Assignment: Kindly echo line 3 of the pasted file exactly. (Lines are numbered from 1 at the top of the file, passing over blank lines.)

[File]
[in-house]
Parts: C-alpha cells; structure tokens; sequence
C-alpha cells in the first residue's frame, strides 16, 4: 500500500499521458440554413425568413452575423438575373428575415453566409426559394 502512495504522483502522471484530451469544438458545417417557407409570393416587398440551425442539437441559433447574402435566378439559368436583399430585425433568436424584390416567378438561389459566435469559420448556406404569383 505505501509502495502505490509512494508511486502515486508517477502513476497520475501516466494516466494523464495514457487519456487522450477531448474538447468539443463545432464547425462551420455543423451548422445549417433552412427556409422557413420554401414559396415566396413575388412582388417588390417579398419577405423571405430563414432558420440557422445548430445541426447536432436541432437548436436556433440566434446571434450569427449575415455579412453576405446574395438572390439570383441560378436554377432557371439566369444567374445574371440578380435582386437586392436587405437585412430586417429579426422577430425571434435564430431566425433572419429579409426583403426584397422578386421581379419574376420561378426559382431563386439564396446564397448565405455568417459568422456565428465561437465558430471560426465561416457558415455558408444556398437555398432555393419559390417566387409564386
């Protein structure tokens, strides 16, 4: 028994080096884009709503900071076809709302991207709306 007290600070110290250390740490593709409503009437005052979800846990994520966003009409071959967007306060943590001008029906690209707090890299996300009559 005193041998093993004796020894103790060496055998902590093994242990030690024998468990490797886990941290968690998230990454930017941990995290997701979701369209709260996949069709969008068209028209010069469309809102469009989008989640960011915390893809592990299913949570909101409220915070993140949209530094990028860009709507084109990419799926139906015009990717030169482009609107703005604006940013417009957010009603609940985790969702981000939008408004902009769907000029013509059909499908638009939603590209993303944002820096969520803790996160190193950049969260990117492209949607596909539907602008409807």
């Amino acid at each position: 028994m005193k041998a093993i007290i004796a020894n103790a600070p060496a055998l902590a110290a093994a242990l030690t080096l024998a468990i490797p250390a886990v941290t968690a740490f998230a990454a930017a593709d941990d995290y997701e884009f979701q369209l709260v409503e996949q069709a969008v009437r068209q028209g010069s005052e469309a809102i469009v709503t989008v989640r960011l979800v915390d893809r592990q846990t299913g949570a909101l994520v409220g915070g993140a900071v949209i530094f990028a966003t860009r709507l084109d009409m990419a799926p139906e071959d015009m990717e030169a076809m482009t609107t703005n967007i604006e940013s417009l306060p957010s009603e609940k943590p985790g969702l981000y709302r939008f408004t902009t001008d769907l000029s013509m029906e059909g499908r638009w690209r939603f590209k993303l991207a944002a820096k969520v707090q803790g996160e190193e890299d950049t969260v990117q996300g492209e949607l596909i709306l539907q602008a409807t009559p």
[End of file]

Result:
C-alpha cells in the first residue's frame, strides 16, 4: 500500500499521458440554413425568413452575423438575373428575415453566409426559394 502512495504522483502522471484530451469544438458545417417557407409570393416587398440551425442539437441559433447574402435566378439559368436583399430585425433568436424584390416567378438561389459566435469559420448556406404569383 505505501509502495502505490509512494508511486502515486508517477502513476497520475501516466494516466494523464495514457487519456487522450477531448474538447468539443463545432464547425462551420455543423451548422445549417433552412427556409422557413420554401414559396415566396413575388412582388417588390417579398419577405423571405430563414432558420440557422445548430445541426447536432436541432437548436436556433440566434446571434450569427449575415455579412453576405446574395438572390439570383441560378436554377432557371439566369444567374445574371440578380435582386437586392436587405437585412430586417429579426422577430425571434435564430431566425433572419429579409426583403426584397422578386421581379419574376420561378426559382431563386439564396446564397448565405455568417459568422456565428465561437465558430471560426465561416457558415455558408444556398437555398432555393419559390417566387409564386